Ja­panese con­fes­sions of atroc­i­ties pub­lished

China Daily (Hong Kong) - - CHINA -

A se­lec­tion of writ­ten con­fes­sions by Ja­panese war crim­i­nals af­ter World War II has been pub­lished in book form in China, with most of the ar­chives avail­able to the pub­lic for the first time, the State Ar­chives Ad­min­is­tra­tion said on Tues­day.

Ja­pan sur­ren­dered un­con­di­tion­ally in 1945.

From 1950 to 1956, 1,109 Ja­panese war crim­i­nals re­mained in prison in Fushun, Liaon­ing prov­ince, and Taiyuan, Shanxi prov­ince. The book in­cludes pho­to­copies of their hand­writ­ten con­fes­sions and de­tailed records of their in­ter­ro­ga­tions and tri­als. The doc­u­ments serve as ir­refutable ev­i­dence of Ja­pan’s heinous crimes against China dur­ing the war, the ad­min­is­tra­tion said.

The writ­ten con­fes­sions de­tailed crimes such as the killing, en­slave­ment and poi­son­ing of Chi­nese peo­ple. The pris­on­ers also con­fessed to us­ing bac­te­rial and chem­i­cal weapons, con­duct­ing bi­o­log­i­cal tests on live hu­mans and set­ting up mil­i­tary broth­els with sex slaves for the Ja­panese army.

The book in­cludes con­fes- sions by 842 pris­on­ers, com­piled in 120 vol­umes. The first 50 vol­umes were pub­lished in Au­gust 2015.

The book, pub­lished by Zhonghua Book Co, com­prises the orig­i­nal pho­to­copied texts in Ja­panese, along with sup­ple­ments, cor­rec­tions, post­scripts and the text of Chi­nese trans­la­tions made at the time. English trans­la­tions of ab­stracts are pre­sented be­fore each writ­ten con­fes­sion.

from Ja­pan were im­pris­oned in Fushun and Taiyuan from 1950 to 1956. BRICS na­tions’ strong role in global science de­vel­op­ment is be­com­ing more ev­i­dent.” Wan Gang, min­is­ter of science and tech­nol­ogy

BRICS coun­tries ac­count for 42 per­cent of the world’s pop­u­la­tion, 18 per­cent of the world’s GDP, 17 per­cent of to­tal re­search fund­ing and 27 per­cent of all pub­lished science pa­pers, Wan said.

“BRICS na­tions’ strong role in global science de­vel­op­ment is be­com­ing more ev­i­dent,” he said. “More mul­ti­lat­eral co­op­er­a­tion and ex­changes at all lev­els are ben­e­fi­cial in un­lock­ing the sci­en­tific po­ten­tial of each mem­ber na­tion.”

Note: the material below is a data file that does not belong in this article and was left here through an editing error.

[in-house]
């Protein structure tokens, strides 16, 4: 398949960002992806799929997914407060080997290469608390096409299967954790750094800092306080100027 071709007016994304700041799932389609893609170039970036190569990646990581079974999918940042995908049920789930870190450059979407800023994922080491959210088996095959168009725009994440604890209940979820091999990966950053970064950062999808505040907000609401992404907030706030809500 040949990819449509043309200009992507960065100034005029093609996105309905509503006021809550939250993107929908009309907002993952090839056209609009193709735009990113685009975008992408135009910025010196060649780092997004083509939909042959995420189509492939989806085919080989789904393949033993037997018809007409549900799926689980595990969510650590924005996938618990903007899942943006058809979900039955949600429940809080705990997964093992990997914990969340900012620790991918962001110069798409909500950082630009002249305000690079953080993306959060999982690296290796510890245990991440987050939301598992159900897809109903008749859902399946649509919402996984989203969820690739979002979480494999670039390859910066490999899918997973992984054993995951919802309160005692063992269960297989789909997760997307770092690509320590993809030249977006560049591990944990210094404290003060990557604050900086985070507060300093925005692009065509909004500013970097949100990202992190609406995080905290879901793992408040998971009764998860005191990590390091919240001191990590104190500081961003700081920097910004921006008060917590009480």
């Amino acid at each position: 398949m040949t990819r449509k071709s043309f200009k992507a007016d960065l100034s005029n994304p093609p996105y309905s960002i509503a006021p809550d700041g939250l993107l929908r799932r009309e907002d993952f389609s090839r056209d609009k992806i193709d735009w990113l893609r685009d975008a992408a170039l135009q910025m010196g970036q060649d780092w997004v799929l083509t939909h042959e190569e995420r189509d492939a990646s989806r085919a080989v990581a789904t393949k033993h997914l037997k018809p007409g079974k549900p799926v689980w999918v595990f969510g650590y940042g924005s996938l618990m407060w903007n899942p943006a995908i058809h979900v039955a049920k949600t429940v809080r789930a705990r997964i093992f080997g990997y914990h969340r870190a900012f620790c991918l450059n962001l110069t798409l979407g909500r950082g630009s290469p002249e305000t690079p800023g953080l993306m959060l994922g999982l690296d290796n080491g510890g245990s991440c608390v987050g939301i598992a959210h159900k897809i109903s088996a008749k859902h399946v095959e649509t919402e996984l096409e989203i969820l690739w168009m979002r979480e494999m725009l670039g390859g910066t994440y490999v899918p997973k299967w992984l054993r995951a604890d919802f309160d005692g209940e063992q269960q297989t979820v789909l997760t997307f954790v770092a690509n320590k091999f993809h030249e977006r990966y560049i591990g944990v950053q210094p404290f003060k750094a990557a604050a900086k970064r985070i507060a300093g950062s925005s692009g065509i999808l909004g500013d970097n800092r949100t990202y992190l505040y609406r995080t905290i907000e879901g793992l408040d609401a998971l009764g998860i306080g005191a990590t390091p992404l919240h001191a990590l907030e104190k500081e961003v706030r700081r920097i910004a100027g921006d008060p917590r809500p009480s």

BRICS na­tions will pro­mote train­ing and ex­changes for young sci­en­tists, en­cour­age young en­trepreneurs to in­no­vate and share their ex­pe­ri­ences, and sup­port the role of fe­male sci­en­tists in science and in­no­va­tion.

China re­cently held the sec­ond BRICS Youth Sci­en­tists Fo­rum in Hangzhou, and many great ideas emerged, Wan said. Some of the pro­pos­als from the fo­rum will be in­cor­po­rated into the BRICS sum­mit sched­uled for Sept 3 to 5 in Xi­a­men, Fu­jian prov­ince.

South Africa will host the next BRICS science and tech­nol­ogy min­is­te­rial meet­ing.

Naledi Pan­dor, South Africa’s science min­is­ter, said her coun­try will build on the solid foun­da­tion of BRICS co­op­er­a­tion, and carry out the ac­tion plans agreed to at the Hangzhou meet­ing.

South Africa is now work­ing with China to es­tab­lish science parks, she said. “We would like to draw ex­pe­ri­ence from China about build­ing in­cu­ba­tors be­cause we be­lieve this can lead to more in­no­va­tion.”


A tur­tle crawls to­ward the sea as work­ers from the Ningbo Mar­itime Wildlife Res­cue Cen­ter watch and take photos in waters off Xiang­shan port in Zhe­jiang prov­ince on Tues­day. The tur­tle was res­cued by the cen­ter from a pri­vate owner in April and re­leased into the wild af­ter it re­cov­ered from mal­nu­tri­tion.

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